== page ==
The Dallas Cowboys drafted Michigan’s Taco Charlton with the 28th overall pick of April’s NFL draft earlier this year. Charlton was only a one year starter in Ann Arbor, but his size, length and athleticism give him the physical tools necessary to be a weapon on the Cowboys defensive line one day.
There are also many question marks surrounding Charlton entering his rookie year, though. He did not play much for the Wolverines during his first few years with them, which leaves many asking why. When he did start in his senior year he showed flashes of brilliance, but also tended to disappear at times. He did not use his size or length to his advantage as much as he should have and even got bullied at times by some of the better tackles he faced.
He got his first taste of NFL action last Thursday during the league’s annual Hall of Fame Game against the Arizona Cardinals in Canton, and it was a little rough.
Charlton played for almost the entire first quarter and into the second quarter. Both teams benched many of their key players and the rookie was lining up across the Cardinals backup offensive line. He played on both the left and right defensive edge.
He was held at bay for much of the game on both sides of the line by the Cardinals linemen.
On all three of the above plays he got little to no defensive penetration. He was simply out-muscled repeatedly. Charlton has a habit of just lazily diving into a blocker and just trying to shove him off instead of using his longer arms and athleticism to his advantage. Despite his 6’6”, 280lb frame Charlton still does not have the strength to just bulldoze an NFL offensive lineman. He does not leverage his weight well, and it leads to him getting pushed around while defending both the pass and the run.
He did manage to make good use of his spin move that was one of his most feared tactics while at Michigan.
Charlton does a good job balancing his weight while approaching the man blocking him. He squares himself then leans into the block with one shoulder. The rusher then quickly swings his hips and whips around to spin by his man. If done correctly, like Charlton did in the plays above, it can leave a blocker being left in the dust.
If Charlton does not leverage his weight well and fails to really get his feet planted before going into his spin then the move becomes ineffective.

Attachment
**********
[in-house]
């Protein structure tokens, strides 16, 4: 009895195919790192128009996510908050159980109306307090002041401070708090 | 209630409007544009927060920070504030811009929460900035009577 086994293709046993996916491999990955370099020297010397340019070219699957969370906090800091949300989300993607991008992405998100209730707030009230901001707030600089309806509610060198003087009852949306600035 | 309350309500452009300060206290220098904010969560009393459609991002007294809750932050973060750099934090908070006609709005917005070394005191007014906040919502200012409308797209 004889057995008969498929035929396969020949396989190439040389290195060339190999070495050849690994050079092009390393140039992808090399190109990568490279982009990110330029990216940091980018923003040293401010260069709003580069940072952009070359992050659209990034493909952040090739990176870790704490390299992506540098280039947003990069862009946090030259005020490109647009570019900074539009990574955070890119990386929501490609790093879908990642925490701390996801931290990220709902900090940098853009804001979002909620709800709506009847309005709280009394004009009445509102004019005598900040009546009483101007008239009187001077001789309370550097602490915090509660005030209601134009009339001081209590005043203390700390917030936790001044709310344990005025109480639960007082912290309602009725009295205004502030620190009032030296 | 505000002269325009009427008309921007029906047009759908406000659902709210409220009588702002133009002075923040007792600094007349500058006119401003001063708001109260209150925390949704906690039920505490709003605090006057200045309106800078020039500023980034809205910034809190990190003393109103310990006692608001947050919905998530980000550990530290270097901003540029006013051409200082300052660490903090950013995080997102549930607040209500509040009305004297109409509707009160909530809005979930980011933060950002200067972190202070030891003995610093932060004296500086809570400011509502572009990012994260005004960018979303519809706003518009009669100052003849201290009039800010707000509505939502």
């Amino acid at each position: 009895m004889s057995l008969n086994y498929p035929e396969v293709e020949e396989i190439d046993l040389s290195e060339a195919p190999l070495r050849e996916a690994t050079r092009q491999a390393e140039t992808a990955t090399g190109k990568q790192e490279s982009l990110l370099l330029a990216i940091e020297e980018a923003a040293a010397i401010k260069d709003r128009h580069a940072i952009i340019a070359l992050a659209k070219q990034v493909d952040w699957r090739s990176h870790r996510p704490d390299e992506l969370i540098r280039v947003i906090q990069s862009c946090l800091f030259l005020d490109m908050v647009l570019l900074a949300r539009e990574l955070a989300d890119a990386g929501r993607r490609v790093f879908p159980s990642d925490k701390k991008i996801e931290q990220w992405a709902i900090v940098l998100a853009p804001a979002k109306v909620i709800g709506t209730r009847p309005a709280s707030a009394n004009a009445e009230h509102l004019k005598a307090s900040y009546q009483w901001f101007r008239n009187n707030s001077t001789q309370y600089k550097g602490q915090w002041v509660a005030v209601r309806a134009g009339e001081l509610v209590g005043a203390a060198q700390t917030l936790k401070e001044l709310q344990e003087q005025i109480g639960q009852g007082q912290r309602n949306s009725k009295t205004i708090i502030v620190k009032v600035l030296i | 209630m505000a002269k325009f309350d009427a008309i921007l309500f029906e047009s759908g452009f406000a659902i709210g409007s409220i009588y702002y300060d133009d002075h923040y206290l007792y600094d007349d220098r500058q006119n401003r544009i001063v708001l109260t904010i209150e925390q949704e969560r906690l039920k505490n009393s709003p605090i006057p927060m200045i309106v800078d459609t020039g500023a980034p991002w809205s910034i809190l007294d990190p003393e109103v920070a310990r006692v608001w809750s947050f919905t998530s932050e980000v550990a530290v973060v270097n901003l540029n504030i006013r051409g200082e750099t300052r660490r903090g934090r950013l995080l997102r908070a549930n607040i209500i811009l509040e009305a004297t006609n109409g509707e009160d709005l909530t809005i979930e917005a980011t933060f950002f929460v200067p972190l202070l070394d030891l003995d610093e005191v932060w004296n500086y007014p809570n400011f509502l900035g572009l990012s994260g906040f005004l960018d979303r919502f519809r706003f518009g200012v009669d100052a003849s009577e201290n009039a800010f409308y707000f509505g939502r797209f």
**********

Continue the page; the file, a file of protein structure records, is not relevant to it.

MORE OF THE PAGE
On this play, he comes off the snap and instantly tries to beat the tackle around the edge. He is held at bay, and decides to try to spin back towards the inside to get around him. Charlton stumbles through the spin though, and loses his footing. The tackle is easily able to deal with his spin and force him around the quarterback, removing him from the play.
Charlton was unable to get his footing in the first place because he was simply outmatched by his opponent. It looks like he tried a rip move towards the beginning of his rush, and almost entirely whiffed. He never truly settles his feet or even squares himself and stumbles the entire way while getting bullied by a backup offensive lineman.
The NFL is a much stronger and faster league then anything Charlton has played in the past. Many of his struggles on Thursday can just be attributed to the fact that he is not accustomed to playing at that speed yet. This is an issue many rookies face, and one that he should probably be able to put behind him a few weeks into the regular season if he gets regular playing time.
Arizona tested him late in the first quarter, and Blaine Gabbert left him in the dirt.
The Cardinals are running a read option with Gabbert and running back Kerwynn Williams. They let Charlton run free into the backfield. He initially seems to bite on the fake to Williams, but quickly realizes that Gabbert kept it and is scampering towards the sideline. His mind seems to react, but his body can’t keep up. He can’t get fully turned and ends up losing his balance and just falls to the ground untouched in the Cardinals backfield.
He clearly read the play properly, but got too far ahead of himself and could not adjust in time to chase out Gabbert. The play went for minimal gain anyways, and he did do a great job recovering as he would have been the first man to the ball carrier had Gabbert not just stepped out of bounds.
Charlton did not impress much in his first NFL appearance. It could have gone better, but he did show some flashes of the potential he was drafted on. He has around a month left before week 1 to work on his craft and adjust to the higher level of play. He should only get better from here, and Cowboys fans should keep close watch on his development over the next few weeks of preseason.
For more NFL news and breakdowns follow me on Twitter!
More from Bird Breakdowns: